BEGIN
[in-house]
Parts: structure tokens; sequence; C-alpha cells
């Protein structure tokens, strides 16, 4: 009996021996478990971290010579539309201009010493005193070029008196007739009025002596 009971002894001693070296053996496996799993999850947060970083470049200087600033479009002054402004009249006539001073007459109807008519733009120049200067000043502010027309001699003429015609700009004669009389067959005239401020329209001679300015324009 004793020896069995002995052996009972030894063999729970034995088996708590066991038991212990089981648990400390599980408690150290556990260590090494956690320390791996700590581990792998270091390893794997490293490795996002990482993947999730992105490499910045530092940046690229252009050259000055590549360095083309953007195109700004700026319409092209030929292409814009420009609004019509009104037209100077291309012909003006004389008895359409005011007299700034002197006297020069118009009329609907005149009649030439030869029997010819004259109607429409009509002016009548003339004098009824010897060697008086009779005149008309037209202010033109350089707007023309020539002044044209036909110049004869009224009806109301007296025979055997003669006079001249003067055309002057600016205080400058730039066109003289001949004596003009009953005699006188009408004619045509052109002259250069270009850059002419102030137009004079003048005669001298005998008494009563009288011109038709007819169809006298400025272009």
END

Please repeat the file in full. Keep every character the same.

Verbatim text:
[in-house]
Parts: structure tokens; sequence; C-alpha cells
């Protein structure tokens, strides 16, 4: 009996021996478990971290010579539309201009010493005193070029008196007739009025002596 009971002894001693070296053996496996799993999850947060970083470049200087600033479009002054402004009249006539001073007459109807008519733009120049200067000043502010027309001699003429015609700009004669009389067959005239401020329209001679300015324009 004793020896069995002995052996009972030894063999729970034995088996708590066991038991212990089981648990400390599980408690150290556990260590090494956690320390791996700590581990792998270091390893794997490293490795996002990482993947999730992105490499910045530092940046690229252009050259000055590549360095083309953007195109700004700026319409092209030929292409814009420009609004019509009104037209100077291309012909003006004389008895359409005011007299700034002197006297020069118009009329609907005149009649030439030869029997010819004259109607429409009509002016009548003339004098009824010897060697008086009779005149008309037209202010033109350089707007023309020539002044044209036909110049004869009224009806109301007296025979055997003669006079001249003067055309002057600016205080400058730039066109003289001949004596003009009953005699006188009408004619045509052109002259250069270009850059002419102030137009004079003048005669001298005998008494009563009288011109038709007819169809006298400025272009």